UNITED NATIONS (AP) — Humanitarian needs in Congo have doubled over the last year as a result of worsening conflict, with 13 million people needing aid and over 2 million children suffering from “severe acute malnutrition,” the U.N. humanitarian chief said Monday.
Mark Lowcock told the U.N. Security Council that Congo is experiencing “mushrooming epidemics including the worst outbreak of cholera in 15 years.”
There is also “an epidemic of sexual violence, most of it unreported and unaddressed, and much of it against children,” he said.
Lowcock, who just returned from Congo, warned that unless the violence ends and there is a successful political transition following a long-delayed presidential election on Dec. 23, “these numbers will all increase.”
Eastern Congo is home to armed groups and militias, many of whom have been vying for two decades for control of the region’s vast mineral resources.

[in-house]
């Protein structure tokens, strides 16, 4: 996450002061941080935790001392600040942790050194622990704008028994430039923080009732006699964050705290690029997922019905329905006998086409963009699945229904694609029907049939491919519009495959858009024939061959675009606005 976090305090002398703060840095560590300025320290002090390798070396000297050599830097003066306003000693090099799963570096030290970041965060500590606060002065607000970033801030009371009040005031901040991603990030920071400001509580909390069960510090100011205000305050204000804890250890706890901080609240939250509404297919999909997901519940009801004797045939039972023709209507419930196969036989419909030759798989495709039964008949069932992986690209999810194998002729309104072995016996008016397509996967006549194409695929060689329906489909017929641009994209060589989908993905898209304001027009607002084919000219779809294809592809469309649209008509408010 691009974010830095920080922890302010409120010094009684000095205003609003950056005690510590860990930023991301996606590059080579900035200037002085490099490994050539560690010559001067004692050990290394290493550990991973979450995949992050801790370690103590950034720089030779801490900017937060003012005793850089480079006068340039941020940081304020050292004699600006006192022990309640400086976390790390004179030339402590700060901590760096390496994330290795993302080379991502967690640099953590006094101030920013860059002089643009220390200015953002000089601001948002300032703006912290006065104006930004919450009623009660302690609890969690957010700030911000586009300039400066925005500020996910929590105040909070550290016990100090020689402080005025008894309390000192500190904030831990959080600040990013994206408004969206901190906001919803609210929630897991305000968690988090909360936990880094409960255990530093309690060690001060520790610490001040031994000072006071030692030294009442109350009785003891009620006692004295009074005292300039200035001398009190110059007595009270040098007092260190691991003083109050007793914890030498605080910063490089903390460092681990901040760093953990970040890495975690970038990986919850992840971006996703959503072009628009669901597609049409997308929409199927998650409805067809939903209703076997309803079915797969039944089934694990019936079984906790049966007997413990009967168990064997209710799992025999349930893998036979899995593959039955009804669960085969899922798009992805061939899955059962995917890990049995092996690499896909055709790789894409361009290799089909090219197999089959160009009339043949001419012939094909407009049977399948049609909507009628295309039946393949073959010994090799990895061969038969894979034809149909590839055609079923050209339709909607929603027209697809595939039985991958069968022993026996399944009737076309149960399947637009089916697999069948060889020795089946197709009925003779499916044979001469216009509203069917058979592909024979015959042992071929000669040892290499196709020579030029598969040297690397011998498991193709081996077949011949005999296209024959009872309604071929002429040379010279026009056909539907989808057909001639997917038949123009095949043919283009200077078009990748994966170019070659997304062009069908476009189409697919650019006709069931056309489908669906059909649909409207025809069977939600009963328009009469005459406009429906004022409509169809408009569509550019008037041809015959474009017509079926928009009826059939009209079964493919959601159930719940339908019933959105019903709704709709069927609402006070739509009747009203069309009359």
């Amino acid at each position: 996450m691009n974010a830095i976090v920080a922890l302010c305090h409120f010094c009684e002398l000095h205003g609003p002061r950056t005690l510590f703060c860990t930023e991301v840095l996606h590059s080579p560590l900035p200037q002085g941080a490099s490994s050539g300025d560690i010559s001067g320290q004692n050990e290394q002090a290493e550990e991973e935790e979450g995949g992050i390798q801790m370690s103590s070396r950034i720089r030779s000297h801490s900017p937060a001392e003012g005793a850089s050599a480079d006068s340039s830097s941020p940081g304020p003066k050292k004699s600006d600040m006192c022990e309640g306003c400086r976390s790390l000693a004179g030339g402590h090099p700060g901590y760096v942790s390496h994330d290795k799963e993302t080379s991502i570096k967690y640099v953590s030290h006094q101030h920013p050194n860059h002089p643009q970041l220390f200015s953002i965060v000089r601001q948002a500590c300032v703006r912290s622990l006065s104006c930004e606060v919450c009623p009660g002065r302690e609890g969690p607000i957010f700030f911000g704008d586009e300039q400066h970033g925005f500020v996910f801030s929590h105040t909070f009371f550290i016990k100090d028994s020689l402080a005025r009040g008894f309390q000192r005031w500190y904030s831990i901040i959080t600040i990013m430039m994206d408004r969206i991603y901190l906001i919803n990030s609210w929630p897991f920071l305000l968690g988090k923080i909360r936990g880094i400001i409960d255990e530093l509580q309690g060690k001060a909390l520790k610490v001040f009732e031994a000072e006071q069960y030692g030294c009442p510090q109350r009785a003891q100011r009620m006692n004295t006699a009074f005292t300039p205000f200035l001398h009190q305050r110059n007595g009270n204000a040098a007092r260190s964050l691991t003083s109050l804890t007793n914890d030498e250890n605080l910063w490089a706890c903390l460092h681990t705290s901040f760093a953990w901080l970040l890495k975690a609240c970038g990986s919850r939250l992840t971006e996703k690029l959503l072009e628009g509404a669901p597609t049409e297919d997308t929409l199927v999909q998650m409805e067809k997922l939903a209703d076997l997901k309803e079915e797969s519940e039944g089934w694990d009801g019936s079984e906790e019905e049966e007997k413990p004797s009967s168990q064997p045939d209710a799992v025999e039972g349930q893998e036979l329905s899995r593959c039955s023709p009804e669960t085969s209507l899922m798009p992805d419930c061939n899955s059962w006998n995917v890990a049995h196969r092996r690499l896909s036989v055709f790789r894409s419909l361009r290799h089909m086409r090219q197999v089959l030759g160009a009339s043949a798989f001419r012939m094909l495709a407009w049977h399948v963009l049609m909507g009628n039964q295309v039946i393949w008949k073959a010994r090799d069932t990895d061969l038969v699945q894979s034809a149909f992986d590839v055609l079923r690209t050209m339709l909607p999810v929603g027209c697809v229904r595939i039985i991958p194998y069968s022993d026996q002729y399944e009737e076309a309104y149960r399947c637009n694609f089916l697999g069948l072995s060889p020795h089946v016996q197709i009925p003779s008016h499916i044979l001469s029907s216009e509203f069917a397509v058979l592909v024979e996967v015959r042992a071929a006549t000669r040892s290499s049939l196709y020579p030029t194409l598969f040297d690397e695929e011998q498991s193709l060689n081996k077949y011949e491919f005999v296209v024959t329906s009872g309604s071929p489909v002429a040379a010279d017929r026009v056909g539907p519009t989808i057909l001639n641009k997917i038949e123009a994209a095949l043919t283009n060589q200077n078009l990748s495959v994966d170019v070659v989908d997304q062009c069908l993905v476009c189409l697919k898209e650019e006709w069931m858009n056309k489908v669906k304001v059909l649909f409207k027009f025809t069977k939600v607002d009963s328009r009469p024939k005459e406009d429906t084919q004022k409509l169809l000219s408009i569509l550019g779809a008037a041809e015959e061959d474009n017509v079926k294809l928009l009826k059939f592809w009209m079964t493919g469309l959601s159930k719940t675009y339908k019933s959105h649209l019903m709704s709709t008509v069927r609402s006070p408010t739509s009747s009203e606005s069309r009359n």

Lowcock said almost 746,000 Congolese have fled the violence to neighboring countries, but the country is hosting more than 540,000 refugees from its neighbors.
He said “the single largest impediment to the humanitarian response” in Congo is underfunding.
Only half of the $812.5 million humanitarian appeal for 2017 was funded, but Lowcock said the U.N. and its humanitarian partners were still able to reach more than 4.2 million people.
This year, the U.N. has appealed for $1.7 billion to help 10.5 million people, he said.
Lowcock said the Netherlands, United Arab Emirates, European Union and United Nations will co-host the first-ever High-Level Humanitarian Conference on Congo in Geneva on April 13.
He urged council members to encourage high-level participation and pledges at the conference, whose goal “is to secure immediate and substantial financial contributions and to launch a multi-year campaign” to support the country.
“We also need solutions to address the root causes of the worsening crisis, including making progress on the political front and fair elections,” Lowcock said.
“We need Congo’s neighbors to behave responsibly,” he said. “And while the violence persists, all parties must take steps to protect civilians and civilian infrastructure.”